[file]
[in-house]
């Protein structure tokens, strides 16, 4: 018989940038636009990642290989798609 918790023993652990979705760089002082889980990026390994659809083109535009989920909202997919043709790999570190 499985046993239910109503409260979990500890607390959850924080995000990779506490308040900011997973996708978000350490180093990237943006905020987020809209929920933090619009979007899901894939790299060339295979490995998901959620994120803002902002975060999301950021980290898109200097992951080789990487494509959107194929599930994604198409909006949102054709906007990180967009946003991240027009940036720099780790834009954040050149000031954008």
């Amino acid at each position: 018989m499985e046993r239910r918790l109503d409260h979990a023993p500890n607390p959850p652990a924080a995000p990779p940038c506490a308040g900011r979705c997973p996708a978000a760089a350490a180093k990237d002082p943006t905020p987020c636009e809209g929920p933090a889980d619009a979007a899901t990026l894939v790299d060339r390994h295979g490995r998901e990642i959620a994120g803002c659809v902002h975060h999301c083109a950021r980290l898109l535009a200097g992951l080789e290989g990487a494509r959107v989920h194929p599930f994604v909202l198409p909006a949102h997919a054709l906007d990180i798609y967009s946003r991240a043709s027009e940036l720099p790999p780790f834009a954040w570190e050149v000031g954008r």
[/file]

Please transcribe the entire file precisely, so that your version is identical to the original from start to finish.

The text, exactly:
[in-house]
């Protein structure tokens, strides 16, 4: 018989940038636009990642290989798609 918790023993652990979705760089002082889980990026390994659809083109535009989920909202997919043709790999570190 499985046993239910109503409260979990500890607390959850924080995000990779506490308040900011997973996708978000350490180093990237943006905020987020809209929920933090619009979007899901894939790299060339295979490995998901959620994120803002902002975060999301950021980290898109200097992951080789990487494509959107194929599930994604198409909006949102054709906007990180967009946003991240027009940036720099780790834009954040050149000031954008």
């Amino acid at each position: 018989m499985e046993r239910r918790l109503d409260h979990a023993p500890n607390p959850p652990a924080a995000p990779p940038c506490a308040g900011r979705c997973p996708a978000a760089a350490a180093k990237d002082p943006t905020p987020c636009e809209g929920p933090a889980d619009a979007a899901t990026l894939v790299d060339r390994h295979g490995r998901e990642i959620a994120g803002c659809v902002h975060h999301c083109a950021r980290l898109l535009a200097g992951l080789e290989g990487a494509r959107v989920h194929p599930f994604v909202l198409p909006a949102h997919a054709l906007d990180i798609y967009s946003r991240a043709s027009e940036l720099p790999p780790f834009a954040w570190e050149v000031g954008r």